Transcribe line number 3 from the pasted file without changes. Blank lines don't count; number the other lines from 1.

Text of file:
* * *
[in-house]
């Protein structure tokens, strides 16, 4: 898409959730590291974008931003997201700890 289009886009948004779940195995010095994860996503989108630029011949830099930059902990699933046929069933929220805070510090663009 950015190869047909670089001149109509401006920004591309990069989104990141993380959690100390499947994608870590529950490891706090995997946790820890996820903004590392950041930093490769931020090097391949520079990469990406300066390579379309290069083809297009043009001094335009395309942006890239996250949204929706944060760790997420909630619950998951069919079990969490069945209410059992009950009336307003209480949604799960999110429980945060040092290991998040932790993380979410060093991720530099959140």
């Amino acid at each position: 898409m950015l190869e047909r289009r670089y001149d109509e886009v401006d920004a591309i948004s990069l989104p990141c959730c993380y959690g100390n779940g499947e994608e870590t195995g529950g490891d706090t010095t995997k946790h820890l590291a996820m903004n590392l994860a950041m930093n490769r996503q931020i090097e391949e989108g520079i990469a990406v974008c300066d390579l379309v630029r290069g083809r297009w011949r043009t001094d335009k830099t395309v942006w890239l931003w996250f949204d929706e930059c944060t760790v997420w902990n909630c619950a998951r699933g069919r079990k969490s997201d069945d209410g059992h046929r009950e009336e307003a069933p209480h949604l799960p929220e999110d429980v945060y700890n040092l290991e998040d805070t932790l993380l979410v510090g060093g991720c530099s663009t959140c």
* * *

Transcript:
């Amino acid at each position: 898409m950015l190869e047909r289009r670089y001149d109509e886009v401006d920004a591309i948004s990069l989104p990141c959730c993380y959690g100390n779940g499947e994608e870590t195995g529950g490891d706090t010095t995997k946790h820890l590291a996820m903004n590392l994860a950041m930093n490769r996503q931020i090097e391949e989108g520079i990469a990406v974008c300066d390579l379309v630029r290069g083809r297009w011949r043009t001094d335009k830099t395309v942006w890239l931003w996250f949204d929706e930059c944060t760790v997420w902990n909630c619950a998951r699933g069919r079990k969490s997201d069945d209410g059992h046929r009950e009336e307003a069933p209480h949604l799960p929220e999110d429980v945060y700890n040092l290991e998040d805070t932790l993380l979410v510090g060093g991720c530099s663009t959140c």